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Statecraft of Obama, Netanyahu and Morsi

IsraCast Assessment: By collaborating behind the scenes, the three leaders of the U.S., Israel and Egypt have laid the groundwork for an improved regional relationship that may surpass the terms of the Gaza ceasefire agreement.

photo: @tahelisr on Instagram

 As of 21:00 hours local time, the Palestinian rockets from Gaza ceased flying through the air bound for Israeli towns and villages while Israeli aircraft stopped raiding Hamas targets in Gaza. The latest round in the latest slugfest between Gaza and Israel was over. Egypt's President Muhamed Morsi, the surprising Muslim Brotherhood leader, is now charged with overseeing that both sides honor the new truce. The silent and final arbitrator in this unlikely scenario is U.S. President Barack Obama who has skillfully pulled his substantial levers with both sides, possibly for the benefit of one and all, including the Palestinians in Gaza. Analyst David Essing is of the view that the process of achieving the latest ceasefire could be of paramount importance.

 Credit where credit is due…

Whether you love, hate or are indifferent to Prime Minister Binyamin Netanyahu, Defense Minister Ehud Barak or Foreign Minister Avigdor Lieberman, in all fairness, they deserve top marks for their handling of the crisis. They worked as a team and their statecraft gained the support of the Western world for Israel's right of self-defense in the face of the relentless Palestinian rocketing from Gaza. U.S. President Barack Obama also deserves credit; he learned a thing or two about the Middle East during his first term in office. With the U.S. and its NATO allies fighting a similar type of warfare in Afghanistan, Obama condemned the rocketing of Israeli civilians and for once was publicly on Netanyahu's side. Obama realized this was an opportunity for the U.S. to rebuild some of its burnt bridges not only with Egypt but also with the Arab world.

Realizing the dire need of Egypt's President Mohamed Morsi for financial aid from America and the international community, Obama also approached Morsi. Obama banked on Morsi's being more concerned with Egypt's national interests than with in his Moslem Brotherhood's religious affinity with Hamas. Obama was right. Morsi accepted Obama offer to step up to the plate in the Israeli-Gaza crisis and act seriously as leader of the Arab world in ending the bloodbath between Gaza and Israel. Both Netanyahu and Morsi were on board and Hamas, after losing its Syrian patron President Bashar Assad, is now beholden to Cairo.

Hillary Clinton and Benjamin Netanyhu

After Obama surprised Netanyahu and Israel, the Israeli PM reciprocated by cooperating with Morsi's mediating effort that eventually paid off. Obama, Morsi and Netanyahu have emerged as responsible statesmen, although many Israelis are annoyed that Israel did not continue the offensive against Hamas. But when tempers cool off, I bet a majority of Israelis will agree that Netanyahu and Barak did the right thing by not ordering tens of thousands of IDF reservists to invade Gaza. Their families will be sleeping much better tonight. I also suspect that the grateful Morsi and Netanyahu awaited the arrival of U.S. Secretary of State Hillary Clinton to allow the Obama administration take credit for forging the ceasefire deal. During her tour, Clinton may have paid more than a courtesy call on West Bank Palestinian President Mahmoud Abbas in Ramallah. Might Clinton have told Abbas that now the time is ripe to return to direct peace talks with Netanyahu rather than grandstanding in the U.N. General Assembly?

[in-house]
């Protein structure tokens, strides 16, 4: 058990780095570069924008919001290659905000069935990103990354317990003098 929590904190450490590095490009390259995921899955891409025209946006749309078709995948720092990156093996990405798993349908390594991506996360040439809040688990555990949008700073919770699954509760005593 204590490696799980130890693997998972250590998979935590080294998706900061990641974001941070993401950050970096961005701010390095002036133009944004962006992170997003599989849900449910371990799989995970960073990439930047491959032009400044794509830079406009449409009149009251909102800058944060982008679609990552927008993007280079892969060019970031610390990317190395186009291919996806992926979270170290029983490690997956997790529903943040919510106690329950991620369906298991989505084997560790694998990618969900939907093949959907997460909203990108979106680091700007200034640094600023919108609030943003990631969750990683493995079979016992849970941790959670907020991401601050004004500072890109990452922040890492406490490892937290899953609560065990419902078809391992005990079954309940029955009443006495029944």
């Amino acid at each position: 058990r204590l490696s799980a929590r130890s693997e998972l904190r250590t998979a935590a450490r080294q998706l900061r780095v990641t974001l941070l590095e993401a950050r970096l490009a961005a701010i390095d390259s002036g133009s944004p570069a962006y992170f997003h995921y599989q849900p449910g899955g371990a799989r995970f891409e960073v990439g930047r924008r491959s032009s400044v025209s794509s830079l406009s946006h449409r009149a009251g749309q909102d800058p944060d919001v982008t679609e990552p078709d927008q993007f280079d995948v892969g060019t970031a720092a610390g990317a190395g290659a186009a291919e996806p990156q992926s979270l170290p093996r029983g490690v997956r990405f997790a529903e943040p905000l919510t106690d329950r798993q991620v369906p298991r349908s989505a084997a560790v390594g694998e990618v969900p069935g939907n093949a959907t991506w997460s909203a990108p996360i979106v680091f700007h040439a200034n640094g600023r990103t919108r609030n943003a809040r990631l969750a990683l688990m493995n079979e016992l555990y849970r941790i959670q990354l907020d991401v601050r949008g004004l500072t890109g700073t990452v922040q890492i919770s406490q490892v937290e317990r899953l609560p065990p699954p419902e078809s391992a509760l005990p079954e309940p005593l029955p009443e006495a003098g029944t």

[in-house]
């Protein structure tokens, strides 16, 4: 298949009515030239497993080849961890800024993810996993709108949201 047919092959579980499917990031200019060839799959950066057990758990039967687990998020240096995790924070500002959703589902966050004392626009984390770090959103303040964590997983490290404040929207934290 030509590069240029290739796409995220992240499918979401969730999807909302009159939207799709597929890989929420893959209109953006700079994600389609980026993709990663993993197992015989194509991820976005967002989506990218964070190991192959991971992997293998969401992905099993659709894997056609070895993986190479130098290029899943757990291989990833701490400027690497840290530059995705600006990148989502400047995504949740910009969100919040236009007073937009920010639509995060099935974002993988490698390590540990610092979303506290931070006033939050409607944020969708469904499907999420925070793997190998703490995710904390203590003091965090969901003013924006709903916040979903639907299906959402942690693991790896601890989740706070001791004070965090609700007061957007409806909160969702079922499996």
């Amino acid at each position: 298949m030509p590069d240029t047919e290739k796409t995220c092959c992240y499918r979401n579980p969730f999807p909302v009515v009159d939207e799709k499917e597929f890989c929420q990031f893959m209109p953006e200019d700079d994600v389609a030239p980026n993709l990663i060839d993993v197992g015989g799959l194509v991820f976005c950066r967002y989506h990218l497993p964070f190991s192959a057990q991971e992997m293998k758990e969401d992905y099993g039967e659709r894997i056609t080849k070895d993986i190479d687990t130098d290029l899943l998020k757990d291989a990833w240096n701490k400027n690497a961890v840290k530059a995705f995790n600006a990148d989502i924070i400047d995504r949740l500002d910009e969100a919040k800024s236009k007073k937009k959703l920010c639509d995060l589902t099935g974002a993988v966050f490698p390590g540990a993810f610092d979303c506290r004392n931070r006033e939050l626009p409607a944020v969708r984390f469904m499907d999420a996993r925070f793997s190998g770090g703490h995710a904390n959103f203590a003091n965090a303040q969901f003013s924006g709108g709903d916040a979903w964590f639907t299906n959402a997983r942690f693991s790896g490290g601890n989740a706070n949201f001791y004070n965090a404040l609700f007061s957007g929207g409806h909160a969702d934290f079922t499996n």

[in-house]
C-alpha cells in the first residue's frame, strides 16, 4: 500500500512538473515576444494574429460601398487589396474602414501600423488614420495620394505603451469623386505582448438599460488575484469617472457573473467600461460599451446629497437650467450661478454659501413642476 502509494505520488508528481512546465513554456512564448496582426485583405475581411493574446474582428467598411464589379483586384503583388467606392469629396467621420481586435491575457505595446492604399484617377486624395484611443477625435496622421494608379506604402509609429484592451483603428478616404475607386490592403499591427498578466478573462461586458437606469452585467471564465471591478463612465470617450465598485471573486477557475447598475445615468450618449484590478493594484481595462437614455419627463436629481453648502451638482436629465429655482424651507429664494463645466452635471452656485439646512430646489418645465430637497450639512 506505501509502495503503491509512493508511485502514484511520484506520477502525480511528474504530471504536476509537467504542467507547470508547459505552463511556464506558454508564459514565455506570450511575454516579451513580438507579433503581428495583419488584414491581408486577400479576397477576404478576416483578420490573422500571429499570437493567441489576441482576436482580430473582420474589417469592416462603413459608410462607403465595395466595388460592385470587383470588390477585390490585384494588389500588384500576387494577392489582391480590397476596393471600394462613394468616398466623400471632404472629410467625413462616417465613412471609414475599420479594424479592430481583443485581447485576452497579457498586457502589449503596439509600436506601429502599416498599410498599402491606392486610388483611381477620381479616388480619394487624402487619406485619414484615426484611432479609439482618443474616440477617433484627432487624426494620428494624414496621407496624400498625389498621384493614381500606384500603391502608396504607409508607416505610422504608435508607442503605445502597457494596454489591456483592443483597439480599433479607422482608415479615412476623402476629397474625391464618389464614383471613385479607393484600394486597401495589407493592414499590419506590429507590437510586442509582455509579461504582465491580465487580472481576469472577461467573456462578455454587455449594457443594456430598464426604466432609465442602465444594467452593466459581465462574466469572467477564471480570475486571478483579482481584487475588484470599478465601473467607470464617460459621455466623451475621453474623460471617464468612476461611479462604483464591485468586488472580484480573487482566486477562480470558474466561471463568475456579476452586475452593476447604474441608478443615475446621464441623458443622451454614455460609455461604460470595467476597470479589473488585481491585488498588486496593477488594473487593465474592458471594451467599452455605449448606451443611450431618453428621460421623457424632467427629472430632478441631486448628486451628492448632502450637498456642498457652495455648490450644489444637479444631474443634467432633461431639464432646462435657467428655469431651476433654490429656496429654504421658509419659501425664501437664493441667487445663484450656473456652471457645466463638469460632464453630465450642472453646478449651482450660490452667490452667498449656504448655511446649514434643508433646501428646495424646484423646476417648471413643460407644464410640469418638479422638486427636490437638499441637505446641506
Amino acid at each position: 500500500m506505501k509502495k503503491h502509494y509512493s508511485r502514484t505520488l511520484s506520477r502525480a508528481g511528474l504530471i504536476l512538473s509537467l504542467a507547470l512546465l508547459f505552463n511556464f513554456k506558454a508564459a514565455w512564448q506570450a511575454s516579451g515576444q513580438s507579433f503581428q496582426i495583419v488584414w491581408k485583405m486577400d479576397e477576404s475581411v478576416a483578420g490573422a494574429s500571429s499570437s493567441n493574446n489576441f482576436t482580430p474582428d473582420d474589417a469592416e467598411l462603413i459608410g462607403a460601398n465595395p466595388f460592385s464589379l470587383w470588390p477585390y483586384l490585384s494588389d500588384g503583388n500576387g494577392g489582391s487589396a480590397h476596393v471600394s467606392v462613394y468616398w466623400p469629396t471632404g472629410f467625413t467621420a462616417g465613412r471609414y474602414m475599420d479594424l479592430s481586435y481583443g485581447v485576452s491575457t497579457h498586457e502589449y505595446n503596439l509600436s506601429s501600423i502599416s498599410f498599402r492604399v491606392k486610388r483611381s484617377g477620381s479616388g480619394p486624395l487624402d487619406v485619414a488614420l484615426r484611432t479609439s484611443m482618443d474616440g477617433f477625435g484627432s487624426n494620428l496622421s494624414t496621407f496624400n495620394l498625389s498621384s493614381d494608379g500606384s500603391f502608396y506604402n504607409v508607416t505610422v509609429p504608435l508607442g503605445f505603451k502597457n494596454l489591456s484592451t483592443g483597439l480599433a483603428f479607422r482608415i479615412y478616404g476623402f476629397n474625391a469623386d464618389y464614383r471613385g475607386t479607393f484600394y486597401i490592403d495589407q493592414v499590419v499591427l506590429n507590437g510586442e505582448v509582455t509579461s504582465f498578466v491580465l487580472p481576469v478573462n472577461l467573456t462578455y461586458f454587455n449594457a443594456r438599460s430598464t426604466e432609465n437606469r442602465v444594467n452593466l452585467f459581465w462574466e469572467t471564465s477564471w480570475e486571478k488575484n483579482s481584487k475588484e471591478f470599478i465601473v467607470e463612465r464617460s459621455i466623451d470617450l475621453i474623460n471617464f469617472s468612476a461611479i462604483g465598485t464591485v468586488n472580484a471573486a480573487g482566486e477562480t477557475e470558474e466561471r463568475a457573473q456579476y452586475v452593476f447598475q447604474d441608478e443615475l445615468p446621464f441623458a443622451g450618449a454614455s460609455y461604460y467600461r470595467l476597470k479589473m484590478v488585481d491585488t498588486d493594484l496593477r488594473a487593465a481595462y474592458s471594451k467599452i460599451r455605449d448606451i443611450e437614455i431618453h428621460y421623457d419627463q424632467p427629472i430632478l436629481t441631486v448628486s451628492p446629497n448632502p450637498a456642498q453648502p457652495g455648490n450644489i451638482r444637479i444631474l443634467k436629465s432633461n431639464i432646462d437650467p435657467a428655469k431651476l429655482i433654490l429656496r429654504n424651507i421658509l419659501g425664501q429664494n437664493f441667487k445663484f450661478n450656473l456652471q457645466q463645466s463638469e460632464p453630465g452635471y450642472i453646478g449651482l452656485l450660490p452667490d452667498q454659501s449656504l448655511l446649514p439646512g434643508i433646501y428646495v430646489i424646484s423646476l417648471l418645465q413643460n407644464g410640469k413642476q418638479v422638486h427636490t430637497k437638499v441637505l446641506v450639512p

Will this latest ceasefire be honored by Hamas? All the previous agreements worked out in October 2004, November 2006, March 2008 and January 2009 were violated by Hamas. Each time Israel hit back hard and then Hamas would seek a ceasefire. After it rearmed and regrouped it would escalate its occasional launching of rockets until it felt ready for a renewed barrage on Israeli towns and villages along the Gaza frontier.

In December 2008 Hamas and the other terror organizations repeated this tactic. The government of Ehud Olmert launched the 'Cast Lead' operation that included a major ground operation into Gaza to suppress the rocketing and clobber Hamas. The subsequent ceasefire lasted for about two years before Hamas and the other terror groups stepped up their sporadic rocketing till it reached a crescendo; the Palestinians launched some 100 rockets within one 24 hour period and fired an anti-tank rocket at an IDF jeep that was traveling inside Israeli territory. Miraculously, all four were not killed on the spot. As it was, one soldier was critically wounded while the other three sustained light to moderate injuries. Only then did Israel decide to target Ahmed Jabari, the top Hamas commander, who had orchestrated the Hamas escalation.

No one in Israel has any illusions about Hamas honoring the Morsi ceasefire. Based on past experience, it probably will not. But Netanyahu and Barak have warned in no uncertain terms that after the dust settles and the ceasefire takes hold in another day or so, they expects Egypt President Morsi to act as an honest broker in adjudicating any disputes between Israel and Gaza. (At the Israeli news conference, the outspoken Foreign Minister Avigdor Lieberman startled everyone by even praising Morsi's contribution to resolving the crisis the crisis). If Morsi is serious about consolidating his role not only in the Arab world but also in the international arena, now is his chance. This should necessitate his dropping of his Islamist rhetoric against Israel and sending his ambassador back to Israel.

David Essing

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